Having cancer is like being kidnapped, being harried to a dark and deadly place by an unexpected assailant who has pressed the cold barrel of a gun to your skull. You might be strong enough or lucky enough to escape, to survive. Then again, you might not. And when you're 3)cornered in that bleak and narrow place, you can't help but think about mortality. Will I be alive in six months? In six years? Sixty years?
But after going through Stage 3 prostate cancer and its treatment, I find that I no longer fear death. Post-cancer, more than ever, I am stung by the fact that I am here, that I am this I, this improbable soul. For me, death is no longer abstract. I have wrestled with death, in the guise of the cancer that ed on my body. And I agreed to let death, in the form of radiation, pulse into my flesh so that it could kill my mutinous cancer cells.
I have even had the privilege—and I don't use that word ightly—to watch death at work inside my body. I was hospitalized for six weeks in 1984 with an acute case of ulcerative colitis. Before my entire avaged colon was removed, my doctors let me peer through the scope and take a look at it as it died. The colon was ablaze, like a 19)bone-dry 20)bale of hay soaked in gasoline and then set afire. I saw yellow-white explosions in my gut, and it seemed as if magma seeped through my bowels.
So after all that, no, I don't fear death. But it's not that I want to die, either. I'm 54 years old, and when I think about it that's a long time. I was born in October 1957, one day after the Soviets lobbed the Sputnik satellite into orbit. I'm a true Space Age baby. Computers were the size of football fields, and Americans were energized by the prospect of the new Interstate highway system—not that other “inter,” the Internet. So, yes, 54 years is a long time. But I'm in no rush to visit the boneyard. I want to remain a wise pillar in my two sons' lives as they marry, have children and discover their own truths. More than anything, I want to see how their stories turn out.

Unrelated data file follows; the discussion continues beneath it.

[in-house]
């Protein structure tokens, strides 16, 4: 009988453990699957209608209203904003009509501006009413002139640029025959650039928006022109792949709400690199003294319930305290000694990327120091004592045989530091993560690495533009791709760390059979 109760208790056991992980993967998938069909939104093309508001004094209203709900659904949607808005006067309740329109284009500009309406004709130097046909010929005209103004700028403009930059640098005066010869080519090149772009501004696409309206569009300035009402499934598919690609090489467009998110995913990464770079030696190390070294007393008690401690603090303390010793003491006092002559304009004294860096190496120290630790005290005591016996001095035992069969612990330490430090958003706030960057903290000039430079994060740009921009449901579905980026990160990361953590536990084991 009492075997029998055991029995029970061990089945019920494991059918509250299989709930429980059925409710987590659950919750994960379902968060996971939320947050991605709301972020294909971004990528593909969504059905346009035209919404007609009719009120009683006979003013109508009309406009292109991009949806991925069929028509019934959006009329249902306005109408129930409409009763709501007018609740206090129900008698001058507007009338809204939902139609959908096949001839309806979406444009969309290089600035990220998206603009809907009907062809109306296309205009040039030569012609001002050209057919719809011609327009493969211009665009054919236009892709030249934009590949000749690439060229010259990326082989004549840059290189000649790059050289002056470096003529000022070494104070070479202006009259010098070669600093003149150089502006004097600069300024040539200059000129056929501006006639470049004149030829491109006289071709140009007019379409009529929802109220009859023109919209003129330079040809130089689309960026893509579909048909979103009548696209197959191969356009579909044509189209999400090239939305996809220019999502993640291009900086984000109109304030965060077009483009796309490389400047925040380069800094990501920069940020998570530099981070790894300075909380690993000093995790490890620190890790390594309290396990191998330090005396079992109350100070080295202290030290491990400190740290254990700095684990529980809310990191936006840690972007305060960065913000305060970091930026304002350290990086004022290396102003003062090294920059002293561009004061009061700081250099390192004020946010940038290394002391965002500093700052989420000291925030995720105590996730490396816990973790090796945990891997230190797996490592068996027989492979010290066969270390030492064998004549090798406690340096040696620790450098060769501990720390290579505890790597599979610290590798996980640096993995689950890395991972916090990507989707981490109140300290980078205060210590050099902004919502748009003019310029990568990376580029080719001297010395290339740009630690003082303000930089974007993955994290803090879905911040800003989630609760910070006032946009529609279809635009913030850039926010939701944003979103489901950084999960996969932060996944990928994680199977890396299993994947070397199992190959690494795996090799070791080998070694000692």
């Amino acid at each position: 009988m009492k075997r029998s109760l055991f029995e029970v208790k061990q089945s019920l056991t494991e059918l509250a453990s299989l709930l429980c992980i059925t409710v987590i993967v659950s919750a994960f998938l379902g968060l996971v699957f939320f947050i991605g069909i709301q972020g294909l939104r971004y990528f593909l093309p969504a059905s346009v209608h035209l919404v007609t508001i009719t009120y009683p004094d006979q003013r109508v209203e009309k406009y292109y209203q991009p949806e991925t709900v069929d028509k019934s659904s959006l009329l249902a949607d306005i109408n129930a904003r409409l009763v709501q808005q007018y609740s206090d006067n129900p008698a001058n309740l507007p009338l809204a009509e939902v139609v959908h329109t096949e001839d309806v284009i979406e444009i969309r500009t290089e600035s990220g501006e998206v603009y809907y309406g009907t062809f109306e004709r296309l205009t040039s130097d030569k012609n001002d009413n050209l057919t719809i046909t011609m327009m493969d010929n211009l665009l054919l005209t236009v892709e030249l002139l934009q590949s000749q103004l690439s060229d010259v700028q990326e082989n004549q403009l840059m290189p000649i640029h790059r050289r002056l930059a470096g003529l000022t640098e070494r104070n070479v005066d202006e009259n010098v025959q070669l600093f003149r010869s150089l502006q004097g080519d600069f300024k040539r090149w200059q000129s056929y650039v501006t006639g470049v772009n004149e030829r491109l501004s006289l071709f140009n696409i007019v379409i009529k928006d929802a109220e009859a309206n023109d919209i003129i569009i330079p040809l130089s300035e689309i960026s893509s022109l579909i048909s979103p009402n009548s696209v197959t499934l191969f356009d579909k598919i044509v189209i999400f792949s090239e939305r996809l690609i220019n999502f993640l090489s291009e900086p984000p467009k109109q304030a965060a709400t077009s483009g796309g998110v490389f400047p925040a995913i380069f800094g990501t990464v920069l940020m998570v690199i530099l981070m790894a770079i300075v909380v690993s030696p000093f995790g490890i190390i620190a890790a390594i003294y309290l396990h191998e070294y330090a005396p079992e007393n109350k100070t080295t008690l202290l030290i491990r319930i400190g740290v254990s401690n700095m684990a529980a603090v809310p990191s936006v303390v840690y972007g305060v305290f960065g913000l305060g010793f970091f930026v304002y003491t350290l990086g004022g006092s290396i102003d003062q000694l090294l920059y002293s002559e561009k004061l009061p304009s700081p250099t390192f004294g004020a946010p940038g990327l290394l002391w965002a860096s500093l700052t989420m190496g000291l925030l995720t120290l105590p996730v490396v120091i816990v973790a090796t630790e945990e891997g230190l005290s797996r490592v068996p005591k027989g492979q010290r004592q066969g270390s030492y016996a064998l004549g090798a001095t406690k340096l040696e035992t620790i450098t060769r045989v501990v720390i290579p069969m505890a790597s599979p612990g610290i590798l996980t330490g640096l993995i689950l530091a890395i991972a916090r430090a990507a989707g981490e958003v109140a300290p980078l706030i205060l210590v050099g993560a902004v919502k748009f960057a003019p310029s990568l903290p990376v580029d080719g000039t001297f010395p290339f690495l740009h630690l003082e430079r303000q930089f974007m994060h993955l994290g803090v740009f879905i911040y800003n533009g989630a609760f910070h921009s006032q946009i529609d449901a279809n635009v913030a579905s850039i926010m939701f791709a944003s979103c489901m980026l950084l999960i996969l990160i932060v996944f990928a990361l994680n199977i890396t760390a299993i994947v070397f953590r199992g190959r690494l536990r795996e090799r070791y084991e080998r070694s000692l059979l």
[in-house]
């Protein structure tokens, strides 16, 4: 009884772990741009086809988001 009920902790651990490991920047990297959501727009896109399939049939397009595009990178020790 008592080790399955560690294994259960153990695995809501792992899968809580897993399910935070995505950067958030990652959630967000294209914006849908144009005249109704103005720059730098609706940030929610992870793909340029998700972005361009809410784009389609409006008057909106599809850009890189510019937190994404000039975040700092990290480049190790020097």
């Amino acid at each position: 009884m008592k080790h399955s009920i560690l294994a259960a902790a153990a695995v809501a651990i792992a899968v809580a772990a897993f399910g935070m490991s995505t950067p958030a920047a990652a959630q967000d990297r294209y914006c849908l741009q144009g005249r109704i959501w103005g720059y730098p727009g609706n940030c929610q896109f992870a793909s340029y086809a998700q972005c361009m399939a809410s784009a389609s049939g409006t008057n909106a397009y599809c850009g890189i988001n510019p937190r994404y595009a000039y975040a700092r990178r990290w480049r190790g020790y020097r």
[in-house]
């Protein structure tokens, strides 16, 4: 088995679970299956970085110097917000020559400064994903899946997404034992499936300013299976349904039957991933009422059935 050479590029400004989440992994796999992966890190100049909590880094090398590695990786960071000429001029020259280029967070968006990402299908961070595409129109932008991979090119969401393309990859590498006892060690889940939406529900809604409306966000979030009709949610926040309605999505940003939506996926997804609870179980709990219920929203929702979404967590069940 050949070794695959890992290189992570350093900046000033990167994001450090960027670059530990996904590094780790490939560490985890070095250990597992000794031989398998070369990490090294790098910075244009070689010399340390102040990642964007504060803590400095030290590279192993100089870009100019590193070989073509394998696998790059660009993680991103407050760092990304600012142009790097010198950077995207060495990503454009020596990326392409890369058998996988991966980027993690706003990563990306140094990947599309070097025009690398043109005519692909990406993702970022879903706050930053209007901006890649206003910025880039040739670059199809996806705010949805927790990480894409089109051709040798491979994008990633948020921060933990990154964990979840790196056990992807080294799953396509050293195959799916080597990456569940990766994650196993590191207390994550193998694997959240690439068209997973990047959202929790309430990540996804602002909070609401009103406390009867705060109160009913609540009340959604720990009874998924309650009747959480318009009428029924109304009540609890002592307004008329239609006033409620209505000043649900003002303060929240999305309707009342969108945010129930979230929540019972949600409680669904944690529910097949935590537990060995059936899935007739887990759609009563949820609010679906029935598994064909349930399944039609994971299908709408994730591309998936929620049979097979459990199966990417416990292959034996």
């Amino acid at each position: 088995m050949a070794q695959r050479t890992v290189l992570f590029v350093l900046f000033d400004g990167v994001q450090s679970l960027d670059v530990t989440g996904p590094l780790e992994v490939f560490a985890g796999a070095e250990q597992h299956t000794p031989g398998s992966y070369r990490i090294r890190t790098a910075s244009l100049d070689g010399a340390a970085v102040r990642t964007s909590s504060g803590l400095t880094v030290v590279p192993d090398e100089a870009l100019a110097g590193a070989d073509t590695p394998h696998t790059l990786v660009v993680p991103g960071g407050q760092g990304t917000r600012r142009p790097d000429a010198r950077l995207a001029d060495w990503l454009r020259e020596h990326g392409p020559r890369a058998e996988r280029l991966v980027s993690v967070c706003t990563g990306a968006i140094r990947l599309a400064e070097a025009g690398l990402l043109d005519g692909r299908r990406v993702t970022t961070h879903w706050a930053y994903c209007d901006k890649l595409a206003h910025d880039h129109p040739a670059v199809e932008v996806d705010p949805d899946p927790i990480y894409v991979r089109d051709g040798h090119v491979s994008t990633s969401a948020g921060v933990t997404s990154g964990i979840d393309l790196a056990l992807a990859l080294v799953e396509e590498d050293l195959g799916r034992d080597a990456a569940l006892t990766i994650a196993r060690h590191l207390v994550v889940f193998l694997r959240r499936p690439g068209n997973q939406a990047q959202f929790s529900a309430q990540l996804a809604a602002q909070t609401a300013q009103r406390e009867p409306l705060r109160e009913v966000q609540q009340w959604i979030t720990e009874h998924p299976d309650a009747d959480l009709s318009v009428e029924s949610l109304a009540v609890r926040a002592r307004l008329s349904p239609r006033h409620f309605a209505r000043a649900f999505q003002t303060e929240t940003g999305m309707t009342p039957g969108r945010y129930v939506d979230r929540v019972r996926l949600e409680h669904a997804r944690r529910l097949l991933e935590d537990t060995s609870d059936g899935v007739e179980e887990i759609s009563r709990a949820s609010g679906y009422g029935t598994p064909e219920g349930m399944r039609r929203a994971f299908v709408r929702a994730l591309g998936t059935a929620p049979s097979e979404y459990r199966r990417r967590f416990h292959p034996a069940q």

The most disturbing part of my recent post-treatment depression was when this thought—“Why don't I kill myself?”—would float to the surface of my consciousness, like a fat trout feeding at dusk. I would quickly nudge it away, never let it set its awful hook in my gray and foggy brain. I'm not afraid of death. But I'll be damned if I'm going to give it a hand.
This morning as I write, the stark gnarl and tangle of winter is sugared with snow, deer tracks stipple the backyard and the pale yolk of the sun is oozing through the thick clouds. These things happened infinite times before I ever tasted this sweet life. And they will keep on happening after I'm just memories and dust. But, most important, they are happening right now in front of me—miracles n a minor key.
I can't worry about tomorrow, can't fret about death. I'm reveling in the here and now.